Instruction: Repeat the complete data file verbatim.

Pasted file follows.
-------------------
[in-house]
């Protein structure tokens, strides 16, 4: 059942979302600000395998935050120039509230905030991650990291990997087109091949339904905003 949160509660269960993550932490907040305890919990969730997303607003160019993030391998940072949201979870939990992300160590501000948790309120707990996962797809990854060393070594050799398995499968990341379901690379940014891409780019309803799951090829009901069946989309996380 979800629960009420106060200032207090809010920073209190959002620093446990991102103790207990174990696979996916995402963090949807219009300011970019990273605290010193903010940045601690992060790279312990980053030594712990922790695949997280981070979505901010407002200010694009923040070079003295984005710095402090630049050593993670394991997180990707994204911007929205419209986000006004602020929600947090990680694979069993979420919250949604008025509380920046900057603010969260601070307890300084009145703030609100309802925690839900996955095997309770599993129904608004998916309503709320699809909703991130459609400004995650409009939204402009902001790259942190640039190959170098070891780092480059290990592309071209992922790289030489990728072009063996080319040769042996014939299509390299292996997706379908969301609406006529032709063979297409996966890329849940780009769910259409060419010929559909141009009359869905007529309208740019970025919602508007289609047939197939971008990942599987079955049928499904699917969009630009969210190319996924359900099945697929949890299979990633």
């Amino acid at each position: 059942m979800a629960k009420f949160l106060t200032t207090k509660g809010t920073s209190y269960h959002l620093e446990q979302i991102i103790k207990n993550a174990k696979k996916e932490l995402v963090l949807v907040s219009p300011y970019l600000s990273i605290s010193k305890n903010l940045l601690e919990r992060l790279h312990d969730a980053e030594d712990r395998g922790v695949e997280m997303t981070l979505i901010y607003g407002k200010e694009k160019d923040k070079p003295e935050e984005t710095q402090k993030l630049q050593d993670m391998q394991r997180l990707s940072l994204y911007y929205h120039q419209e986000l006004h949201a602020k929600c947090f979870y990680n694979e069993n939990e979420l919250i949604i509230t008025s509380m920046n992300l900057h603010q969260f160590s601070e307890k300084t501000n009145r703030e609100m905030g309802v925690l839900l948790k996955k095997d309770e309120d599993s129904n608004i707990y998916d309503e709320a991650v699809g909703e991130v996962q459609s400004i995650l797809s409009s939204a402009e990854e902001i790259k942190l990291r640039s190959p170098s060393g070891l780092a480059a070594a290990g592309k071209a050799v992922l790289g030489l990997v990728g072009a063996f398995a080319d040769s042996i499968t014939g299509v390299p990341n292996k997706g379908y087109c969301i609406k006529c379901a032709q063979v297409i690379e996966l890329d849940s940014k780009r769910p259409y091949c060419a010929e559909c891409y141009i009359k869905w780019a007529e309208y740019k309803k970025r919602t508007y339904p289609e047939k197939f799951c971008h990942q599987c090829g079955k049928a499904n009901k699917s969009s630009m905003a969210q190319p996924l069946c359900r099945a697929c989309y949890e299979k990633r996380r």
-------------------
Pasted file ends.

[in-house]
């Protein structure tokens, strides 16, 4: 059942979302600000395998935050120039509230905030991650990291990997087109091949339904905003 949160509660269960993550932490907040305890919990969730997303607003160019993030391998940072949201979870939990992300160590501000948790309120707990996962797809990854060393070594050799398995499968990341379901690379940014891409780019309803799951090829009901069946989309996380 979800629960009420106060200032207090809010920073209190959002620093446990991102103790207990174990696979996916995402963090949807219009300011970019990273605290010193903010940045601690992060790279312990980053030594712990922790695949997280981070979505901010407002200010694009923040070079003295984005710095402090630049050593993670394991997180990707994204911007929205419209986000006004602020929600947090990680694979069993979420919250949604008025509380920046900057603010969260601070307890300084009145703030609100309802925690839900996955095997309770599993129904608004998916309503709320699809909703991130459609400004995650409009939204402009902001790259942190640039190959170098070891780092480059290990592309071209992922790289030489990728072009063996080319040769042996014939299509390299292996997706379908969301609406006529032709063979297409996966890329849940780009769910259409060419010929559909141009009359869905007529309208740019970025919602508007289609047939197939971008990942599987079955049928499904699917969009630009969210190319996924359900099945697929949890299979990633």
């Amino acid at each position: 059942m979800a629960k009420f949160l106060t200032t207090k509660g809010t920073s209190y269960h959002l620093e446990q979302i991102i103790k207990n993550a174990k696979k996916e932490l995402v963090l949807v907040s219009p300011y970019l600000s990273i605290s010193k305890n903010l940045l601690e919990r992060l790279h312990d969730a980053e030594d712990r395998g922790v695949e997280m997303t981070l979505i901010y607003g407002k200010e694009k160019d923040k070079p003295e935050e984005t710095q402090k993030l630049q050593d993670m391998q394991r997180l990707s940072l994204y911007y929205h120039q419209e986000l006004h949201a602020k929600c947090f979870y990680n694979e069993n939990e979420l919250i949604i509230t008025s509380m920046n992300l900057h603010q969260f160590s601070e307890k300084t501000n009145r703030e609100m905030g309802v925690l839900l948790k996955k095997d309770e309120d599993s129904n608004i707990y998916d309503e709320a991650v699809g909703e991130v996962q459609s400004i995650l797809s409009s939204a402009e990854e902001i790259k942190l990291r640039s190959p170098s060393g070891l780092a480059a070594a290990g592309k071209a050799v992922l790289g030489l990997v990728g072009a063996f398995a080319d040769s042996i499968t014939g299509v390299p990341n292996k997706g379908y087109c969301i609406k006529c379901a032709q063979v297409i690379e996966l890329d849940s940014k780009r769910p259409y091949c060419a010929e559909c891409y141009i009359k869905w780019a007529e309208y740019k309803k970025r919602t508007y339904p289609e047939k197939f799951c971008h990942q599987c090829g079955k049928a499904n009901k699917s969009s630009m905003a969210q190319p996924l069946c359900r099945a697929c989309y949890e299979k990633r996380r």